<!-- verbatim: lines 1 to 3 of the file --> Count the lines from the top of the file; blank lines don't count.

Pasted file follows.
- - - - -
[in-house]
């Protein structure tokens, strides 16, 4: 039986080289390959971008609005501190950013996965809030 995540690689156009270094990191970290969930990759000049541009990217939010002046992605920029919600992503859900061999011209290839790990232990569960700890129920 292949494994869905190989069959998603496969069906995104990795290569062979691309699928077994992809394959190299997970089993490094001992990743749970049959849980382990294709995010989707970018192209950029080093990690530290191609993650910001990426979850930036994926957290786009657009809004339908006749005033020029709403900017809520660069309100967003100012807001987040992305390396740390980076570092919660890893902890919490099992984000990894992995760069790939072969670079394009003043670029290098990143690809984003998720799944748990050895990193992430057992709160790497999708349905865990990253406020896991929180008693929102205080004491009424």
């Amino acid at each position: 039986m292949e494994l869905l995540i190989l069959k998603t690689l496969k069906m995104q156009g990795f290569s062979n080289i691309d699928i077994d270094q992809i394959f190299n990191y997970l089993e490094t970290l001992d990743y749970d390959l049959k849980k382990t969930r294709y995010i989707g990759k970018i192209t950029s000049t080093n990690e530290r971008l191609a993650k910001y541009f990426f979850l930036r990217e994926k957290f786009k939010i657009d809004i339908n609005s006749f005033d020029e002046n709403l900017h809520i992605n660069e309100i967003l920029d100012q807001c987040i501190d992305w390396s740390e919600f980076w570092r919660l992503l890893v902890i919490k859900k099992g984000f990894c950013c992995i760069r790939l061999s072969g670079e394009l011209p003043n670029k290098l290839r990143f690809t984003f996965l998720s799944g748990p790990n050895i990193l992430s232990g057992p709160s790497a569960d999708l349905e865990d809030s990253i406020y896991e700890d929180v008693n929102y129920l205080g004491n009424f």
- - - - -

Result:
[in-house]
């Protein structure tokens, strides 16, 4: 039986080289390959971008609005501190950013996965809030 995540690689156009270094990191970290969930990759000049541009990217939010002046992605920029919600992503859900061999011209290839790990232990569960700890129920 292949494994869905190989069959998603496969069906995104990795290569062979691309699928077994992809394959190299997970089993490094001992990743749970049959849980382990294709995010989707970018192209950029080093990690530290191609993650910001990426979850930036994926957290786009657009809004339908006749005033020029709403900017809520660069309100967003100012807001987040992305390396740390980076570092919660890893902890919490099992984000990894992995760069790939072969670079394009003043670029290098990143690809984003998720799944748990050895990193992430057992709160790497999708349905865990990253406020896991929180008693929102205080004491009424």
């Amino acid at each position: 039986m292949e494994l869905l995540i190989l069959k998603t690689l496969k069906m995104q156009g990795f290569s062979n080289i691309d699928i077994d270094q992809i394959f190299n990191y997970l089993e490094t970290l001992d990743y749970d390959l049959k849980k382990t969930r294709y995010i989707g990759k970018i192209t950029s000049t080093n990690e530290r971008l191609a993650k910001y541009f990426f979850l930036r990217e994926k957290f786009k939010i657009d809004i339908n609005s006749f005033d020029e002046n709403l900017h809520i992605n660069e309100i967003l920029d100012q807001c987040i501190d992305w390396s740390e919600f980076w570092r919660l992503l890893v902890i919490k859900k099992g984000f990894c950013c992995i760069r790939l061999s072969g670079e394009l011209p003043n670029k290098l290839r990143f690809t984003f996965l998720s799944g748990p790990n050895i990193l992430s232990g057992p709160s790497a569960d999708l349905e865990d809030s990253i406020y896991e700890d929180v008693n929102y129920l205080g004491n009424f």